Seeking to give students the tools and knowledge to build strong arguments, this book teaches the argument-discovery method called "Common Topics", which presents a list of lines of argument that allows you to discover the possible arguments for your subject. Terms and concepts from the study of logic and rhetoric are explored, as well as the ancient Greeks and Romans who came up with them. Exercises feature room to answer, explain, describe, list, practice, brainstorm, identify, and follow-up on a variety of questions that will keep students engaged and using their brains! 185 page, softcover, with glossary.
Average Customer Rating:
(1 Review) 1
Rating Snapshot(1 review)
1 out of 1100%customers would recommend this product to a friend.
Customer Reviews for The Argument Builder
Review 1 for The Argument Builder
Excellent Resource for Logic Studies
Date:November 14, 2010
From the forward, the purpose of The Argument Builder is “to train you in the art of building a strong argument”. Using the Common Topics method, developed by Aristotle, the text takes you through all five of these common topics (Definitions, Testimony, Comparison, Relationship, Circumstance) while developing a hypothetical argument about curfew.
The text is comprised of 25 chapters, with an appendix on debate techniques. Each of the first 22 chapters includes a exercises not only in defining terms and answering basic questions about the topics introduced, but also in analyzing and identifying arguments from a wide variety of authors, scholars, and statesmen. The final 3 chapters of the book cover a cumulative review, a brief introduction to logical fallacies, and instructions on how to hold a debate. The Teacher’s Edition - a necessary component - includes not only the answers to the text exercises, but suggestions and recommendations for extending the material. For further support, CAP also offers an online class taught by the author.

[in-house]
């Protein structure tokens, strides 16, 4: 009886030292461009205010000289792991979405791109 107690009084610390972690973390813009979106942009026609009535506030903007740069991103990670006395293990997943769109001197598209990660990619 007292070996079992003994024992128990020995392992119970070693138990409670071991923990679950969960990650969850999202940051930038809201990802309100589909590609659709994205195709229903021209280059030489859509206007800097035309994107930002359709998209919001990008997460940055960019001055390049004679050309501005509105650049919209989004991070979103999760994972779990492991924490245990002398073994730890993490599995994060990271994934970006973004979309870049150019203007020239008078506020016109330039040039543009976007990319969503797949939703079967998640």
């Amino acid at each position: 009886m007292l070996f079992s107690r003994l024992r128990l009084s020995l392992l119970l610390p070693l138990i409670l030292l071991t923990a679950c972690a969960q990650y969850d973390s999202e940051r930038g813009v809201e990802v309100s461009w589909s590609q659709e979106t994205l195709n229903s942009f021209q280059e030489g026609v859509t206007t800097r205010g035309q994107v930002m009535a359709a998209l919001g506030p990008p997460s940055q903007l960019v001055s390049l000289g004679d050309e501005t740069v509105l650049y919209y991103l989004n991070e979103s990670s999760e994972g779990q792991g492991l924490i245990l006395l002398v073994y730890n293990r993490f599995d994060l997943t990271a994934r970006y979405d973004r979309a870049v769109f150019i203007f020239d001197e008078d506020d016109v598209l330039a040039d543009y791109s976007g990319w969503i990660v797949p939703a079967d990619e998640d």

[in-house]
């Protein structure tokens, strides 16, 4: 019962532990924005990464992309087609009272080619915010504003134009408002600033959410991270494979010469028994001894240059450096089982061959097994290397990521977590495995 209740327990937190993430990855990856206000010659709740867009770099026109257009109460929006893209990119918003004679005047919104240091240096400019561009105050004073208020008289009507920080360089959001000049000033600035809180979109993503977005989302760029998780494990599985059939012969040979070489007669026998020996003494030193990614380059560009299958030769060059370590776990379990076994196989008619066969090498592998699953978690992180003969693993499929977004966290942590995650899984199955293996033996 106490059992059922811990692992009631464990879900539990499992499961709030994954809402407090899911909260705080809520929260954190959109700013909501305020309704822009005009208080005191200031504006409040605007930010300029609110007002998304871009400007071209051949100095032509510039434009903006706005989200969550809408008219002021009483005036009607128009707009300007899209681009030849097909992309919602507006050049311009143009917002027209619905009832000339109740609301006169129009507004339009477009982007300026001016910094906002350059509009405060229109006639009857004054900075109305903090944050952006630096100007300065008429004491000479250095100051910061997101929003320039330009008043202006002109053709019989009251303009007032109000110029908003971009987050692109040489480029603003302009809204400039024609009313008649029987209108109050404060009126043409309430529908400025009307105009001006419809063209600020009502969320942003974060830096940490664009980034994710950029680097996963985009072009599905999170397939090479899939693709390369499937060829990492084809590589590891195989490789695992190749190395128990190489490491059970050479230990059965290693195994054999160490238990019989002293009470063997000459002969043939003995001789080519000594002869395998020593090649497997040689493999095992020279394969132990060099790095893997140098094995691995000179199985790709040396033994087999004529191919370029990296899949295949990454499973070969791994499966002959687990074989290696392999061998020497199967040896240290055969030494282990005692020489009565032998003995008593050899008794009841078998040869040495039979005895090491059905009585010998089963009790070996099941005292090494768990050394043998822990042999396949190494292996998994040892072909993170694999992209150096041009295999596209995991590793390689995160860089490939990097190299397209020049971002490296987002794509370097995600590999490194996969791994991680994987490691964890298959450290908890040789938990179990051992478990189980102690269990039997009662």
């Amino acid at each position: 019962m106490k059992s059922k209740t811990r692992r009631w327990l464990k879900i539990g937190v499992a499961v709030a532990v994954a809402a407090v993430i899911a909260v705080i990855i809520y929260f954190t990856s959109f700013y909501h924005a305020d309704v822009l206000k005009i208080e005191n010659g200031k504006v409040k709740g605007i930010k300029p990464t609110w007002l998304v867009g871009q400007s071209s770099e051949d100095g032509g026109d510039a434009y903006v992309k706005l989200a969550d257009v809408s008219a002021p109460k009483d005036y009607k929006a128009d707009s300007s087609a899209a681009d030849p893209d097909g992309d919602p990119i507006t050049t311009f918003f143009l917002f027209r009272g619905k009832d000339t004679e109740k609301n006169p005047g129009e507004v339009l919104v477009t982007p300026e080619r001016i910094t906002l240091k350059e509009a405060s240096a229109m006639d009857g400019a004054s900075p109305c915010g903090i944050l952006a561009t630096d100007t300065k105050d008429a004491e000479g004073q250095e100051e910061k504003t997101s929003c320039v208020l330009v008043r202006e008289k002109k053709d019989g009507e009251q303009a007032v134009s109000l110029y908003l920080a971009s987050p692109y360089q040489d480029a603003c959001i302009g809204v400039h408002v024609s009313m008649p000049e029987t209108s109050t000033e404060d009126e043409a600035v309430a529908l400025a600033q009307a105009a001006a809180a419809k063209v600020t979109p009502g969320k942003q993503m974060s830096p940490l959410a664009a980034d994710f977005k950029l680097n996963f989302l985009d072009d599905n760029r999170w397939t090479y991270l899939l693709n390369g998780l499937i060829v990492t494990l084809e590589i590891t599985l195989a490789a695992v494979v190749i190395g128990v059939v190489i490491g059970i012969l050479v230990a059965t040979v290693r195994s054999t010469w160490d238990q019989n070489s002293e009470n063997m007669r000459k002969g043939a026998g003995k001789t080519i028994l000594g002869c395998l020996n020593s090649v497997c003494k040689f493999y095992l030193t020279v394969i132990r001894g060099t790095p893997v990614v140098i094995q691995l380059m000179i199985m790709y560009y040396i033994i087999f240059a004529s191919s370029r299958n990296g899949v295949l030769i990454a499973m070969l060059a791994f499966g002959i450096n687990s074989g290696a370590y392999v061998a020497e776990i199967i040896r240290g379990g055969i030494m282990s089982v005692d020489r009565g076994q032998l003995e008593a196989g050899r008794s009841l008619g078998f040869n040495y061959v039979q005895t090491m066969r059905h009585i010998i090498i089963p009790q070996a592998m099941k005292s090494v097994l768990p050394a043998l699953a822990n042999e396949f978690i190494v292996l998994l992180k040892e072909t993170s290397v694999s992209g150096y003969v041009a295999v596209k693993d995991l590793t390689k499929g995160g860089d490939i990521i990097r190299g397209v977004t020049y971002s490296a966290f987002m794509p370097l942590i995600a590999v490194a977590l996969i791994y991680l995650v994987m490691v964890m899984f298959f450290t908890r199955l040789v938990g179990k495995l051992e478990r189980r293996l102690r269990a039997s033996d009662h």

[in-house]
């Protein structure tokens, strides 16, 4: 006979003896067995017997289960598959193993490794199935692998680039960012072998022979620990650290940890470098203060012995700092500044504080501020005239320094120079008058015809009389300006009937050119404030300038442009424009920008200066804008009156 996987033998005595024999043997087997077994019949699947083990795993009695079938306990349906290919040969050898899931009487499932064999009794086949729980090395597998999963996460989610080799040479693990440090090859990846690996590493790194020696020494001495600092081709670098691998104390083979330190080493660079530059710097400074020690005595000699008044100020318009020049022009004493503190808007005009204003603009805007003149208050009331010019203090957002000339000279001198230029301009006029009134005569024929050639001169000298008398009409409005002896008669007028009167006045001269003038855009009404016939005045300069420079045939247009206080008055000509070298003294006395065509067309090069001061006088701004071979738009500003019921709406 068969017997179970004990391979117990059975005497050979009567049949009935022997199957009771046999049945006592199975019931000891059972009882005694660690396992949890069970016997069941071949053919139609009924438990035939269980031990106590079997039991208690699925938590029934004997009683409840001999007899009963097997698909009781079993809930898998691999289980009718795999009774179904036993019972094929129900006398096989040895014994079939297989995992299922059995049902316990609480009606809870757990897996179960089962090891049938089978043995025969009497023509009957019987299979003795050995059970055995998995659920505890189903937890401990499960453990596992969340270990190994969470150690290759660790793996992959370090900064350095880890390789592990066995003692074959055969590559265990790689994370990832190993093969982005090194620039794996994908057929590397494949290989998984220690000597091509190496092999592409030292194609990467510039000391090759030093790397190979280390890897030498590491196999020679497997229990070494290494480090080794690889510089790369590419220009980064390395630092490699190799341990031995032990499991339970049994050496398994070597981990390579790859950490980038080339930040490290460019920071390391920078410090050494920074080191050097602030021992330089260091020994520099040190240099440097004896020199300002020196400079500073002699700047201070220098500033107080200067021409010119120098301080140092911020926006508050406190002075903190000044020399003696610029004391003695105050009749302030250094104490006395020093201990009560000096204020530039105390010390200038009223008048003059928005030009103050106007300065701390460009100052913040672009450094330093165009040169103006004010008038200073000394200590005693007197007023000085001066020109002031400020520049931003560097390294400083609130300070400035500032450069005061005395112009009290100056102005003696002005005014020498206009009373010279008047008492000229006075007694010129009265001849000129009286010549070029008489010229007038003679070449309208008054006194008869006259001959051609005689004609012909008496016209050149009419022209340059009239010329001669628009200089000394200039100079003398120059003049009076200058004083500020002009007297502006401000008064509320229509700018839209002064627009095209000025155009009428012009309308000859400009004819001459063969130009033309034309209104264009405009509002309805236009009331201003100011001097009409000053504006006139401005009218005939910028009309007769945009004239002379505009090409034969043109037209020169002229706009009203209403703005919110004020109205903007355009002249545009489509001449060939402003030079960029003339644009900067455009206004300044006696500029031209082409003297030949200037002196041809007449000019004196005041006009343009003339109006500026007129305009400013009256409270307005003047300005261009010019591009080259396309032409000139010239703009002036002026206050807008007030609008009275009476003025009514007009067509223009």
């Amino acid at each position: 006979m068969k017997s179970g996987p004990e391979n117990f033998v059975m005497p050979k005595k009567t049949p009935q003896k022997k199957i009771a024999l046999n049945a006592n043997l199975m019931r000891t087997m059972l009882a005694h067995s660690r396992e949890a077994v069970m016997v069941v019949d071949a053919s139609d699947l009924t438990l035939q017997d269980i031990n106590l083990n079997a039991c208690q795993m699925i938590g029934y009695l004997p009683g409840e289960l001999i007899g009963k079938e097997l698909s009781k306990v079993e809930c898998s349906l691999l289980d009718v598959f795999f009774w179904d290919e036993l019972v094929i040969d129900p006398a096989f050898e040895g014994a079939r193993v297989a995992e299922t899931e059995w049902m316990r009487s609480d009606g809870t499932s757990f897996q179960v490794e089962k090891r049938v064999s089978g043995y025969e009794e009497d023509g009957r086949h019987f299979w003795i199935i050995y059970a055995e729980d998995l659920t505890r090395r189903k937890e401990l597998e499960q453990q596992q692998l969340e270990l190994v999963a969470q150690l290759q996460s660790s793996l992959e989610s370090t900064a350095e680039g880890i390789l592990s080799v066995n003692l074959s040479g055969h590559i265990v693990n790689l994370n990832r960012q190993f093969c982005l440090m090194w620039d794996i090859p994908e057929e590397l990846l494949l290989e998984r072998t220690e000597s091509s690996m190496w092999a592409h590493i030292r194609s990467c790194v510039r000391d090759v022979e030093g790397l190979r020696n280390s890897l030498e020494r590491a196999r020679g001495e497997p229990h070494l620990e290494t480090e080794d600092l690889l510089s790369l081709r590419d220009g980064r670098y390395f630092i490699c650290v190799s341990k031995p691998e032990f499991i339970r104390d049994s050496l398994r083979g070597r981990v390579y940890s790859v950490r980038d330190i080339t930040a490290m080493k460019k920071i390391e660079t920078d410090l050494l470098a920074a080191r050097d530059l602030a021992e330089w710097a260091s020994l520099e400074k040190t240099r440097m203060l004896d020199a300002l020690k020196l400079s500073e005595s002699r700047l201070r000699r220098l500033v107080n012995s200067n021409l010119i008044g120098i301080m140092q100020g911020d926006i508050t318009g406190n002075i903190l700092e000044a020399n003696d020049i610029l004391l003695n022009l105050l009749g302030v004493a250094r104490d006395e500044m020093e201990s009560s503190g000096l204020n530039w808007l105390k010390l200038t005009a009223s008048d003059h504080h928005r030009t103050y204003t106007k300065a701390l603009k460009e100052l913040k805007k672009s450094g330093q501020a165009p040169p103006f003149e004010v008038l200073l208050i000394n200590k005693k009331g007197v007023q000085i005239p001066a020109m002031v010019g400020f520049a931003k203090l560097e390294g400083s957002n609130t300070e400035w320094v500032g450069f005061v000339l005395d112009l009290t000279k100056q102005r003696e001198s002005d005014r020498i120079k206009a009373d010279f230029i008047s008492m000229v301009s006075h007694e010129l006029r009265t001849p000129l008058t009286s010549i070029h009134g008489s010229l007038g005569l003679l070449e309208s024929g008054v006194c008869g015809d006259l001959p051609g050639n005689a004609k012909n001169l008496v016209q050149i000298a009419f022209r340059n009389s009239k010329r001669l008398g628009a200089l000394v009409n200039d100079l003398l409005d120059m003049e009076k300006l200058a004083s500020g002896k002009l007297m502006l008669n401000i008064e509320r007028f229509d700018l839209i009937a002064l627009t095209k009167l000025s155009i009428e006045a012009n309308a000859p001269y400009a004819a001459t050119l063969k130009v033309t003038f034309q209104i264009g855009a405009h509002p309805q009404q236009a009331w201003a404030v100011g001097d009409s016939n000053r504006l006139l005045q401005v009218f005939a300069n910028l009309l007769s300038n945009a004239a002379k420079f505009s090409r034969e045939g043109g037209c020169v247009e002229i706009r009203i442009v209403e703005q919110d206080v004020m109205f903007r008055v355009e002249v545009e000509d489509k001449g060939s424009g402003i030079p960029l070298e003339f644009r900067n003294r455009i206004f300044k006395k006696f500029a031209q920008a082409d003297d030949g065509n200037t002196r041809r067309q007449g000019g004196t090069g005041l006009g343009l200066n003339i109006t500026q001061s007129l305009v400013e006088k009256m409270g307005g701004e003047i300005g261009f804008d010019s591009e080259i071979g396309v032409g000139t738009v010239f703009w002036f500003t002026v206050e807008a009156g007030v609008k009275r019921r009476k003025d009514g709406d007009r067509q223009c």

I am particularly thrilled to find this text - we’ll be adding it in for our high school students, as a component of their logic/philosophy studies. Especially attractive to me is the author’s inclusion of primary source documents from history as a source of analytical exercises. The Argument Builder is easy to understand, clearly laid out and provides great training in analyzing and building arguments. As a high school course, this could be done in one semester by an ambitious student, but might be best spread out over the course of a year, especially if you intend to include the debate component.